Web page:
Sunday, November 27, 2022

Hundreds of Russian vehicles, weapon systems seized during Kharkiv counterattack

by Igor KossovSeptember 26, 2022 9:18 pm
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Hundreds of Russian vehicles, weapon systems seized during Kharkiv counterattackA Russian T-72BA tank sits in the middle of the road in the liberated city of Izium, Kharkiv Oblast on Sept. 15, 2022. (Kostyantyn Chernichkin)

Ukraine’s successful counterattack in Kharkiv was important in many ways.

The armed forces liberated a vast territory, inflicted serious damage to Russian formations there, and sent Russian morale plummeting, as Ukrainian spirit soared.

But it also brought a big haul of Russian vehicles and weapon systems, which will make a noticeable difference in the battles ahead, military analysts told the Kyiv Independent. 

“That's certainly way more than whatever Ukraine has lost at this offensive,” said Kirill Mikhailov, an expert with the Russia investigative project, the Conflict Intelligence Team. “So finishing the offensive with a net positive of vehicles is like, wow.”

Russia being Ukraine’s top military donor is not just a meme. By sheer number of vehicles, Russia’s contribution is impressive. Since the large-scale invasion began, Ukraine has captured 392 Russian tanks, 178 armored fighting vehicles, 421 infantry fighting vehicles, and 400 trucks, vehicles, and jeeps, according to the open-source investigative project Oryx. Ukraine also got many different support, command, artillery, and anti-aircraft vehicles. Because Oryx only publishes visually confirmed data, those numbers may actually be higher.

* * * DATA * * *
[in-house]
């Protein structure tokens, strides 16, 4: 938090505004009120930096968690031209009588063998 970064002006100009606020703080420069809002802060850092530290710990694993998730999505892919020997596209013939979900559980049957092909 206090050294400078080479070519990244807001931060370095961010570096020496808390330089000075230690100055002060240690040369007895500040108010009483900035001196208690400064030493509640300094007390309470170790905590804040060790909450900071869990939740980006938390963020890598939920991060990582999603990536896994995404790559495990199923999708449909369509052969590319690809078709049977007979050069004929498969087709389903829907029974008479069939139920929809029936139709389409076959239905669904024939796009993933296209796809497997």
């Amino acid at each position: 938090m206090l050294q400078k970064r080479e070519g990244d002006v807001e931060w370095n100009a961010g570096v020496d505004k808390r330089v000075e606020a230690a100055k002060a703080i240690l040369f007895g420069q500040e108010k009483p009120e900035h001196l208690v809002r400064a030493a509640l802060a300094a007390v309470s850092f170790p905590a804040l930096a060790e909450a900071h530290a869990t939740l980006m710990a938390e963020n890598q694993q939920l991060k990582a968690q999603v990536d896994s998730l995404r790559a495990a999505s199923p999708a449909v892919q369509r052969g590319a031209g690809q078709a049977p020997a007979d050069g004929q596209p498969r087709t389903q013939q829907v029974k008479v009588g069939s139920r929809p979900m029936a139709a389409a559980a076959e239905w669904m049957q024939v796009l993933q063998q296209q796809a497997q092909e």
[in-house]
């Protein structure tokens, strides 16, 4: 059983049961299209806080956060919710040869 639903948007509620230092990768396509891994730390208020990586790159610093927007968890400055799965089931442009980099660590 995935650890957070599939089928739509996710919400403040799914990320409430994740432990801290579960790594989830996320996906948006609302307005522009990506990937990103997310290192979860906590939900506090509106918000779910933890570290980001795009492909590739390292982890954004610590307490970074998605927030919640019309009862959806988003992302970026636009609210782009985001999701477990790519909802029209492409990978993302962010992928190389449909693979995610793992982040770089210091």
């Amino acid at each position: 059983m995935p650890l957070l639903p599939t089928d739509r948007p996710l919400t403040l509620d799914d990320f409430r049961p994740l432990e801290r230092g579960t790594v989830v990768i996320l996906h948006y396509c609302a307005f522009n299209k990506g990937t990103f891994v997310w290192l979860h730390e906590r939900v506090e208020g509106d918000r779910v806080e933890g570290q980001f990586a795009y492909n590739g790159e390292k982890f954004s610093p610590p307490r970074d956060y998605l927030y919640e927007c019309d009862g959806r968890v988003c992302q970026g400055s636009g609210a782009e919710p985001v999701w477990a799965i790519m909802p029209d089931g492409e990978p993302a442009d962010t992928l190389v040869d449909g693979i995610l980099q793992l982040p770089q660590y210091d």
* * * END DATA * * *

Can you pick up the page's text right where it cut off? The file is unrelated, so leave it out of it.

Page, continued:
The Kharkiv counteroffensive forms a significant percentage, with 563 vehicles reported captured in the country since Aug. 29. Click here to see a visual breakdown of all the equipment captured in this time period, compiled by data scientist Ragnar Gudmundsson.

According to combined daily lists by Oryx, from Sept. 1 to 23, Ukrainians captured over 100 tanks, close to 200 infantry fighting vehicles and armored personnel carriers, over 20 command & control vehicles, and dozens of artillery pieces. Close to 100 trucks and jeeps were also taken, along with some more specialized vehicles.

Oryx’s lists include the combined totals for the whole country. But Jakub Janovsky, a military analyst and member of the Oryx team, who compiles these lists, said that 75-80% of these were captured in Kharkiv. 

“For Ukraine, it is a substantial boost that will help replace lost equipment and use the rest to equip some new units – definitely quite useful for offensive operations,” Janovsky said.


Spokespeople for the Ukrainian Armed Forces declined to provide exact numbers of captured weapons and vehicles to the Kyiv Independent. 

In addition, huge stockpiles of ammunition were taken. While there are no confirmed numbers for how much was acquired, Janovsky’s best guess is that Ukraine may have claimed “hundreds” of anti-tank weapons and “tens of thousands” of artillery rounds.

It’s not clear how many vehicles will be used or cannibalized for parts (which will still aid the war effort.) And as the New York Times reported, the underground economy of captured Russian equipment is not always straightforward. A lot of captured equipment is exchanged for urgently needed supplies, as sending everything to Kyiv for inventorization can be fiddly and time-consuming when lives are on the line.

Tanks

Russia lost over 200 tanks to destruction and capture during the Kharkiv operation. This was a heavy blow against the units in the area, including elements of Russia’s 1st Tank Army. Though they have now retreated towards Russia, it will not be easy for them to recover their losses, said Serhiy Zgurets, director of the consulting company Defense Express. 

Ukraine has been asking Western allies for modern tanks for months but NATO countries have dragged their feet. The tanks Ukraine received from other countries, mainly from Poland, are older Soviet models. 

Two-thirds of the 100 tanks captured in the first three weeks of September are T-72s. The rest are T-80s. Both are Soviet-era tanks with modern upgrades.